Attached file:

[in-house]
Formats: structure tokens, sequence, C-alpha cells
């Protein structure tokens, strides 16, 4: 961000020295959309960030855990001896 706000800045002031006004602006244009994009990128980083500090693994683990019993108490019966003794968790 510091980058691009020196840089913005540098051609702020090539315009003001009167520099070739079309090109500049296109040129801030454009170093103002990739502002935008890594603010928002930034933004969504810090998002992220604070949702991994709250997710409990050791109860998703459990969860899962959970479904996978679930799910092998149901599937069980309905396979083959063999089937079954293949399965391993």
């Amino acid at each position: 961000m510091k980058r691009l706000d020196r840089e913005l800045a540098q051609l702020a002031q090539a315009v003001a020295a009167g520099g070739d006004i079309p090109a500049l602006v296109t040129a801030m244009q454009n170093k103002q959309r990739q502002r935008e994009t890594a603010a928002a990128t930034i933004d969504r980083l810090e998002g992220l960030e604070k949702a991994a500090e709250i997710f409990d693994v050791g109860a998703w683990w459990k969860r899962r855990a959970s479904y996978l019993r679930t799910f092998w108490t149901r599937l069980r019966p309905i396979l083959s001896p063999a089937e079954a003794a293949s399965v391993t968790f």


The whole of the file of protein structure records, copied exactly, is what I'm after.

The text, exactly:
[in-house]
Formats: structure tokens, sequence, C-alpha cells
């Protein structure tokens, strides 16, 4: 961000020295959309960030855990001896 706000800045002031006004602006244009994009990128980083500090693994683990019993108490019966003794968790 510091980058691009020196840089913005540098051609702020090539315009003001009167520099070739079309090109500049296109040129801030454009170093103002990739502002935008890594603010928002930034933004969504810090998002992220604070949702991994709250997710409990050791109860998703459990969860899962959970479904996978679930799910092998149901599937069980309905396979083959063999089937079954293949399965391993």
């Amino acid at each position: 961000m510091k980058r691009l706000d020196r840089e913005l800045a540098q051609l702020a002031q090539a315009v003001a020295a009167g520099g070739d006004i079309p090109a500049l602006v296109t040129a801030m244009q454009n170093k103002q959309r990739q502002r935008e994009t890594a603010a928002a990128t930034i933004d969504r980083l810090e998002g992220l960030e604070k949702a991994a500090e709250i997710f409990d693994v050791g109860a998703w683990w459990k969860r899962r855990a959970s479904y996978l019993r679930t799910f092998w108490t149901r599937l069980r019966p309905i396979l083959s001896p063999a089937e079954a003794a293949s399965v391993t968790f």